Uncertain waters

Uncertain waters

In his address to the joint session of the United States Congress on February 28, President Donald Trump said, “My job is not to represent the world. My job is to represent the United States of America”.

Thus, he once again made it clear that his focus is on the unrestrained pursuit of American national interest and not on upholding the world order that ironically America had contributed most to creating after World War II.

America sought to underpin that order through the principles of democracy and liberalism, human rights and civil liberties, free trade and investments and collective security through the United Nations system. With the beginning of the Cold War, America established and sustained Nato (North Atlantic Treaty Organisation) for European and its own security.

It is true that whenever there was a real contradiction between these principles and American interests, the former took a back seat. However, successive US presidents sought hard to cloak their actions in internationalism and high principles.

Trump is the first who has assertively abandoned them altogether despite some insignificant lip service. This can only have enormous repercussions on the international landscape and for all countries; India will not be an exception.

The immigration issue is a good example of Trump’s political values which resonate with a large segment of Americans who have no interest in issues beyond the local.

His determined insistence on reducing the flow of immigrants into America is not only to combat extremist Islam and economic reasons; it is, at a more basic level, a repudiation of the country’s liberal values so assertively and proudly claimed by its traditional establishment.

For Trump and his supporters, the American political class was willing to abandon the country’s interest in seeking to uphold a world order. He proudly says he will never do so.

Successive American presidents have sought to contain extremism and terrorism, some of which have emerged from sharp Islamist mazhabs. While doing so, they have all balanced their comments through assertions that terrorism cannot be associated with any religion.

Trump has not done so. In his inaugural speech, he said, “...and unite the civilised world against radical Islamic terrorism, which we will wipe out from the face of the earth”. Again, and in his address to the joint session of Congress, he said, “We are also taking strong measures to protect our nation from radical Islamic terrorism”.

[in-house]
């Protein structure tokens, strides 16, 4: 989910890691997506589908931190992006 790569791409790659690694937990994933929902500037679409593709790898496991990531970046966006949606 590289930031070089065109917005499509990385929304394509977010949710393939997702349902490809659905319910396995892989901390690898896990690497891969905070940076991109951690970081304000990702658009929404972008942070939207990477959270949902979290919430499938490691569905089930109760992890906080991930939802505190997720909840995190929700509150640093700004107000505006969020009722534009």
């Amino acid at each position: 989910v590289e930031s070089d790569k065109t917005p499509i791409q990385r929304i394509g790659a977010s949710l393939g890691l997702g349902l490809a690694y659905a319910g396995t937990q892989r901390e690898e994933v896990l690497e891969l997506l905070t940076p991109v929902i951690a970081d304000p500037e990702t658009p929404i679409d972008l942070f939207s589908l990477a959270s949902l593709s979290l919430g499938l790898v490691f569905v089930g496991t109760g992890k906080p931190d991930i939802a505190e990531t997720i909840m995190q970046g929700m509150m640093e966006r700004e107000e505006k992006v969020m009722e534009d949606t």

In neither case was there any attempt to ensure that his remarks did not imply a bias against Islam itself. It is only in his second executive order on immigration that he has noted that the first order which has been stayed by the US courts “was not motivated by animus toward any religion”. This sentence was to overcome legal difficulties. It does not mean that Trump has changed his approach.

Trump has not fully spelt out the kind of international system he wishes to usher in to replace the present world order. He has been disparaging on the United Nations, favouring bilateral relationships.

After the end of the Cold War, the US sought to act through the UN on issues of international security such as in the Balkans and the Korean Peninsula. President Bush though bypassed it and created a coalition of the willing before attacking Iraq in 2003.

It is likely that Trump will be even less interested in acting through the UN Security Council on issues where major American interests are at stake. His likely option will be to create a web of bilateral relationships to effectively pursue American interests.

After showing great scepticism at Nato’s relevance, he seems now to be conscious of its utility but wants the Europeans to bear their part of the financial burden. The Nato was established to counter the Soviets; its primary focus continues to be Russia.

However, Trump does not share the traditional American establishment’s negativity towards Russia. As such, the evolution of the US-Russian bilateral relationship will greatly impact Nato.

Foremost challenge
There is no doubt that China will be foremost among Trump’s foreign policy challenges. Beijing is aggressively spreading its influence all over the world but its impact is most felt in its immediate neighbourhood.

At a recent seminar in Delhi, a prominent scholar from south-east Asia said that China was “all over” the region. No regional country was willing to “confront” it. Philippines too wanted to make up with China despite succeeding in its action at the Permanent Court of Arbitration against it.

Clearly, American policies under then president Obama did not restrain China. Will Trump act more aggressively? He has talked tough but what is his actual space to manoeuvre with China?

Trump has criticised China’s unfair trade practices and has called it a currency manipulator. However, with China holding more than $1 trillion of US debt, there is a mutual interest in both countries not to allow their interaction to damage their economies.

Economic factors will not prevent geo-political competition and accompanied posturing but it would be wise for the Indian leadership in particular not to overlook the implications of the economic aspects of US-China relations.

The world is entering a new phase marked by globalisation and an intense reaction to it by segments which feel that they have lost out. The interplay of these contradictions will impact on all aspects of the international system including through challenging current value systems. India will thus have to deftly navigate in far more uncertain waters in the coming years.

(The writer is retired Secretary, Ministry of External Affairs)